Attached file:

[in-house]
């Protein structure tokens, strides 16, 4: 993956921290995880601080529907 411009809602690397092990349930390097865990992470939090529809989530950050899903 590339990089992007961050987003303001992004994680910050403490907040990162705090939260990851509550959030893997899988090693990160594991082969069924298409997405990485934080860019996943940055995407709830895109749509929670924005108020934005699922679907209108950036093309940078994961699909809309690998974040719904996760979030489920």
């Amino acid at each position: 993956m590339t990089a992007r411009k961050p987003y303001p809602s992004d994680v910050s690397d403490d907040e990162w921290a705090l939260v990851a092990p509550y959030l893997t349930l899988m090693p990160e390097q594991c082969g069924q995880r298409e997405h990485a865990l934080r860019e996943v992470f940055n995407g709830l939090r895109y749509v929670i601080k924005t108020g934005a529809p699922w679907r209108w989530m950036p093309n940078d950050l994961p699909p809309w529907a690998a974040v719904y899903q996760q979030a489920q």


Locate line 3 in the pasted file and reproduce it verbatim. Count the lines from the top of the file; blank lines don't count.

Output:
């Amino acid at each position: 993956m590339t990089a992007r411009k961050p987003y303001p809602s992004d994680v910050s690397d403490d907040e990162w921290a705090l939260v990851a092990p509550y959030l893997t349930l899988m090693p990160e390097q594991c082969g069924q995880r298409e997405h990485a865990l934080r860019e996943v992470f940055n995407g709830l939090r895109y749509v929670i601080k924005t108020g934005a529809p699922w679907r209108w989530m950036p093309n940078d950050l994961p699909p809309w529907a690998a974040v719904y899903q996760q979030a489920q």